Thursday, December 22, 2016

[Review] American Honey

Youth. Rebellion. Crime. Lust. Dreams. In many respects, Andrea Arnold's brash, raw, and vibrant American Honey plays like a modern-day Easy Rider--but with teenagers and a lot more rap music.

Star (Sasha Lane) is an 18-year-old hoping to break free from her troubled home situation. On a whim, she joins a door-to-door magazine sales crew, led by a smooth-talker and possible psychopath named Jake (Shia Labeouf, sporting a ratty ponytail that someone should call Pest Control on). The pack of rowdy, scummy, and impoverished youngsters set out on a road trip of hustling and hardcore partying across the heart of the US. Newcomer Sasha Lane shines with her central performance as the group's conflicted moral compass who's still desperately in search for a new way of life.

American Honey is one of those rare films that manages to feel mesmerizingly surreal and vividly authentic at the same time. Beautifully lit and filmed under sunrise and sunset colors, the picture is presented in a squarish aspect ratio, rather than the usual widescreen views. But instead of conveying narrowness or confinement, the handheld camera captures an epic sense of intimacy, as well as a clear-eyed focus on slyly symbolic views of nature: A bee staying afloat in a swimming pool. A jumping spider zipping across a crayon drawing. A school of tadpoles on the verge of transforming. Then there's the scene of the squad cruising through a very wealthy neighborhood, ogling at MTV Cribs-style homes that don't even fit in the frame. It's depressing. It's hopeful. It's inherently plotless. It's contradictory and problematic--but in an observant it is what it is sort of way, similar to the gaze of 2014's Rich Hill documentary or a Viceland look at under-the-belly countercultures.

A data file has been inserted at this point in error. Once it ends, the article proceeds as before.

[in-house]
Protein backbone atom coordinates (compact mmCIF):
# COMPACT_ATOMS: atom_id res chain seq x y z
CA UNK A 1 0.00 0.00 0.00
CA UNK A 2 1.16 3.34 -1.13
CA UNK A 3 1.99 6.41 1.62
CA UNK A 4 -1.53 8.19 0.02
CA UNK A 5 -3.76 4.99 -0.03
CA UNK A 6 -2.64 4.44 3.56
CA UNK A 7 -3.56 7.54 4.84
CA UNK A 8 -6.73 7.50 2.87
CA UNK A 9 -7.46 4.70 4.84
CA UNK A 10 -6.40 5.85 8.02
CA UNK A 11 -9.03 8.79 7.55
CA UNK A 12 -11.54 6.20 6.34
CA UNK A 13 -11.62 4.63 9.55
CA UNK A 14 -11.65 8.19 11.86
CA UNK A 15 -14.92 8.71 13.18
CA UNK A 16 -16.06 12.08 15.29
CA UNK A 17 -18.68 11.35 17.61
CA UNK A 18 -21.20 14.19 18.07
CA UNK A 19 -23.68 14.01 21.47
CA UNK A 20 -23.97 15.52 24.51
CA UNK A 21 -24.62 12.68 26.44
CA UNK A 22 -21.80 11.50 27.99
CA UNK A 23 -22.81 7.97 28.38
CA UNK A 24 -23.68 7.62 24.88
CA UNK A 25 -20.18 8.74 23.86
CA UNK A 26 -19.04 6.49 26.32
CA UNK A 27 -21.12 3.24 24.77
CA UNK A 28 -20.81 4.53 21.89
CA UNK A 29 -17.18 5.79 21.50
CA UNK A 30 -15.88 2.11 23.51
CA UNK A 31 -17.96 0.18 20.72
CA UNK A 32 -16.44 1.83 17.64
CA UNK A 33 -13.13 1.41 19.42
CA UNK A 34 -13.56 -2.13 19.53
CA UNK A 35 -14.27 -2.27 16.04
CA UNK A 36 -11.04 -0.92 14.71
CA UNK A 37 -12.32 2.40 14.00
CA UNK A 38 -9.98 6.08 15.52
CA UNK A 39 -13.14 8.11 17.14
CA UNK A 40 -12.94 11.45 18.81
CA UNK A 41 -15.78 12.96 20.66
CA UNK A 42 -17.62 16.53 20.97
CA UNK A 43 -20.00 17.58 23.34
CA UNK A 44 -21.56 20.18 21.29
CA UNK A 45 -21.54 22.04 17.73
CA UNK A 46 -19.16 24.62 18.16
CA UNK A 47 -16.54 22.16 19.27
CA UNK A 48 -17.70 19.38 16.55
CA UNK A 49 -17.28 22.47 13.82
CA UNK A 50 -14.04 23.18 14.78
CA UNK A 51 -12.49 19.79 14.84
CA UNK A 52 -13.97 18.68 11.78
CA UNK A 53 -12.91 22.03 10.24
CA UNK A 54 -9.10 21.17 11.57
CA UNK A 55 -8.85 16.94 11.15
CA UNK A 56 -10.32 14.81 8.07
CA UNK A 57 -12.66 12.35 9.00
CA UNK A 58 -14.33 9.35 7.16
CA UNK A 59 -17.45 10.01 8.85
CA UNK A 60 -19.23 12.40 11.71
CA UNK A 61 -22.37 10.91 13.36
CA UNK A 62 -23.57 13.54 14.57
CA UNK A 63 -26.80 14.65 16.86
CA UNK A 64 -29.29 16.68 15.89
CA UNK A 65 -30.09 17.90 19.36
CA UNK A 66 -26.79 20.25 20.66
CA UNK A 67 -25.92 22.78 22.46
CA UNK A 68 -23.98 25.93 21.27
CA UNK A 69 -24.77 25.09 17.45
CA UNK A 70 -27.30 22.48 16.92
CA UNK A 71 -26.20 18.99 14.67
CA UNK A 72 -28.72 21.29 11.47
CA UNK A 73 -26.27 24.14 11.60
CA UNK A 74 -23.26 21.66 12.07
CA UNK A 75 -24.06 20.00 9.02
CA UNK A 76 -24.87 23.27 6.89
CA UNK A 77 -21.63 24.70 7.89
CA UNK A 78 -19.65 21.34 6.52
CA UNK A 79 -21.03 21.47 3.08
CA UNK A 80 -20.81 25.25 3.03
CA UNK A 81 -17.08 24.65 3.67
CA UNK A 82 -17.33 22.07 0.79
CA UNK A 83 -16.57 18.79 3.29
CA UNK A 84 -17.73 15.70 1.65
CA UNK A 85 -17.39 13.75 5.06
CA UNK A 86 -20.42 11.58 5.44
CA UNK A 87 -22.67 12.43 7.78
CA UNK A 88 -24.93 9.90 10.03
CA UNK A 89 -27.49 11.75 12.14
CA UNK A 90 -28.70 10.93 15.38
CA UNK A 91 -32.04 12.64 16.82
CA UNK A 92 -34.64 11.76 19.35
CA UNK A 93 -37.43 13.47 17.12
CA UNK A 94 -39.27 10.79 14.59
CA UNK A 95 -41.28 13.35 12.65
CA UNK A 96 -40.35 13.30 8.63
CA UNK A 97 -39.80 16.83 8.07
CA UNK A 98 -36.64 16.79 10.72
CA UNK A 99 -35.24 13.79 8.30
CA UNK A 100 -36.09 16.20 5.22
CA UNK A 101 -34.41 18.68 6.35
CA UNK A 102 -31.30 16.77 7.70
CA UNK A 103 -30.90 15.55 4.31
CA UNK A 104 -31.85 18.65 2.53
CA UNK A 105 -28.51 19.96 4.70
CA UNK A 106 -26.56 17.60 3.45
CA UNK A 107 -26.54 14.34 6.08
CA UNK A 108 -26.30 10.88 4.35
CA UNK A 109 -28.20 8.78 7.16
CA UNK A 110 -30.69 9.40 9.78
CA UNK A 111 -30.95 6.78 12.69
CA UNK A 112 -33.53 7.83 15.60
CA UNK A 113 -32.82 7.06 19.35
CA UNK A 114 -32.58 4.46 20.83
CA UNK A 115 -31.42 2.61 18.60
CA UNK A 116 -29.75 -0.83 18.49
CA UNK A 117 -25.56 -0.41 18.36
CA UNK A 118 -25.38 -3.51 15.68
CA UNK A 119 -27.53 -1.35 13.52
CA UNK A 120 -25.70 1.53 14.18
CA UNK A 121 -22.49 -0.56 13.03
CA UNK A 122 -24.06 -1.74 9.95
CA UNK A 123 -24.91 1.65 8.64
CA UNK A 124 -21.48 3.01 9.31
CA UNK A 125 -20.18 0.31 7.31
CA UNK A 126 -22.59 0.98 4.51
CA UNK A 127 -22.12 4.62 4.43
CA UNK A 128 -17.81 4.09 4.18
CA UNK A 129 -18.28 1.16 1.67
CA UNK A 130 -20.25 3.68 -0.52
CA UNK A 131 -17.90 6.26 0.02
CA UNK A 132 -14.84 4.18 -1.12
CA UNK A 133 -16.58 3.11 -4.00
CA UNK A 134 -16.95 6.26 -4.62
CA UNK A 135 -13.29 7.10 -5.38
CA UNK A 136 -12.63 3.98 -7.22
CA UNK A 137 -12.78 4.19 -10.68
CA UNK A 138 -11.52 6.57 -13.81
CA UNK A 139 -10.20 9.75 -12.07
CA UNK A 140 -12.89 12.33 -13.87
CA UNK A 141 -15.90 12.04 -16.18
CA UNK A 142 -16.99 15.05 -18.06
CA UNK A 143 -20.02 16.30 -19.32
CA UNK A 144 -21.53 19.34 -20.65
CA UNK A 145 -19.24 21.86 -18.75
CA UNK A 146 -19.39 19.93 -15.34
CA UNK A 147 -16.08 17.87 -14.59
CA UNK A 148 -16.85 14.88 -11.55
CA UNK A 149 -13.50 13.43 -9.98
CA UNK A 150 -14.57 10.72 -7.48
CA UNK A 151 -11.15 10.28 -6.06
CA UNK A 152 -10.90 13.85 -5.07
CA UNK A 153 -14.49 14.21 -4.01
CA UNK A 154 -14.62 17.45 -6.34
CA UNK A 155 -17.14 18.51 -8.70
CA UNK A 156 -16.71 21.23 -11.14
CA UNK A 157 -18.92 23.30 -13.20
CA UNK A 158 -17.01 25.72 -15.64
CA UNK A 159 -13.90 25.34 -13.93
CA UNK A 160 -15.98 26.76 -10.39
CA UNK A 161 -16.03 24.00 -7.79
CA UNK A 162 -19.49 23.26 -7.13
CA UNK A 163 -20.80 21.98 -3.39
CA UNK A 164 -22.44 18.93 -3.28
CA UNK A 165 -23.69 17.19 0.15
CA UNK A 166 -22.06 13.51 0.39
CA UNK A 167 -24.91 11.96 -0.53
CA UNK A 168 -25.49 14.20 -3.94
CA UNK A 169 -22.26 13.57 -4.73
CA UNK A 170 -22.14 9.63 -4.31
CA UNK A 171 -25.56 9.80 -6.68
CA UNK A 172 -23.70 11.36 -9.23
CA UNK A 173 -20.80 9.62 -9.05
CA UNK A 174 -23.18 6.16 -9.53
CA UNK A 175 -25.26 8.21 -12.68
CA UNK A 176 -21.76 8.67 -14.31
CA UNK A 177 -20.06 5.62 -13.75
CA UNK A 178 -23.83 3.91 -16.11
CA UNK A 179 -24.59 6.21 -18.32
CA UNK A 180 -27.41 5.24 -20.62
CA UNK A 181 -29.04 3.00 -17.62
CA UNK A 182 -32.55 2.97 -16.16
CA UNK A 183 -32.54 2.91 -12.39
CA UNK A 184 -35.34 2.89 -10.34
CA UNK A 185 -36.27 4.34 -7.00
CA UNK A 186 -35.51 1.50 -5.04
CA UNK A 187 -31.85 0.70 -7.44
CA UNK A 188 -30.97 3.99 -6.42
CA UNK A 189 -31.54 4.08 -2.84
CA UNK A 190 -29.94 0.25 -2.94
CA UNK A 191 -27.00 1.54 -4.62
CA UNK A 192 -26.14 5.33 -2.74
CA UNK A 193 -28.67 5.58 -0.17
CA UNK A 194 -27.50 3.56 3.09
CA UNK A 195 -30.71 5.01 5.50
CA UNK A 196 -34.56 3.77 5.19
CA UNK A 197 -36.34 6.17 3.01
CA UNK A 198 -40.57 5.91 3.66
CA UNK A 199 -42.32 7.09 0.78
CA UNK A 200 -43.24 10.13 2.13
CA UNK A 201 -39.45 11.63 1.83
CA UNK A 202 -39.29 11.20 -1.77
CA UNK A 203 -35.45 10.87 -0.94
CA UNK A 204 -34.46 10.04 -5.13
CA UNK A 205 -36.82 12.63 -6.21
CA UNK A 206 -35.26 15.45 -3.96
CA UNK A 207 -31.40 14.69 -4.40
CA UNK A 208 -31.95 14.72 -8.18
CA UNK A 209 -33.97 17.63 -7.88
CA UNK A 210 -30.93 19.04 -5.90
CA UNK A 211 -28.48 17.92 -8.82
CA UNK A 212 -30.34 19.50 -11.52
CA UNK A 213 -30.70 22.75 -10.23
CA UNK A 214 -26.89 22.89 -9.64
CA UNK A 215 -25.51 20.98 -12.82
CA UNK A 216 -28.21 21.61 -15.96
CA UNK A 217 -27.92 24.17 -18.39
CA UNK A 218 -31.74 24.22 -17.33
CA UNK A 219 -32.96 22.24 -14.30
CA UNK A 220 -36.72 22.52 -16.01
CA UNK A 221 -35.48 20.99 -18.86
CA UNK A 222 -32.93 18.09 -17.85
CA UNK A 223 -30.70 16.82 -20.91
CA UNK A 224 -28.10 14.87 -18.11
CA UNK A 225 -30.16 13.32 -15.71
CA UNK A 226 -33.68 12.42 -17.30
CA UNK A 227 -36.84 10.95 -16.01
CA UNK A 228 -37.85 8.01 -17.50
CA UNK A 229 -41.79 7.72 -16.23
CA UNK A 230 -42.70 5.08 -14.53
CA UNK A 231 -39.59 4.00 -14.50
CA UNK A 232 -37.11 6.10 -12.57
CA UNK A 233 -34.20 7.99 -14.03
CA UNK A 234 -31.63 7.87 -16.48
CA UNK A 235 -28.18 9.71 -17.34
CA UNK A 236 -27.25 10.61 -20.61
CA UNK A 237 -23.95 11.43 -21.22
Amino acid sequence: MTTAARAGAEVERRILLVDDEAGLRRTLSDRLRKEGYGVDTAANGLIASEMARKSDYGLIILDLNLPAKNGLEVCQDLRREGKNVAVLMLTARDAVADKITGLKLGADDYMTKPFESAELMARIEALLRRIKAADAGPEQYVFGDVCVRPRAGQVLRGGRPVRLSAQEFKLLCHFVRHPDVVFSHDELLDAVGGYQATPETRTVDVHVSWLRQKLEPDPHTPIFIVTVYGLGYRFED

The film flaunts a vital diegetic soundtrack that becomes a star in its own right, whether it's enriching the themes, tapping into the zeitgeist, or sounding just plain wonderful. The anthemic splendor of Rihanna singing "We found love in a hopeless place" as Star and Jake first lock eyes in a K-Mart. The early morning motivation of Kevin Gates' "Out the Mud". E-40's boastful "Choices". The change of pace that comes with "Recharge & Revolt" by The Raveonettes as the Star rises out of a sunroof against the backdrop of city lights. The straight-up party jams of Rae Sremmurd and Migos.
There's even a Bruce Springsteen croon for good measure: "C'mon we gotta keep the fire burnin', c'mon dream baby dream."

* 9/10 *

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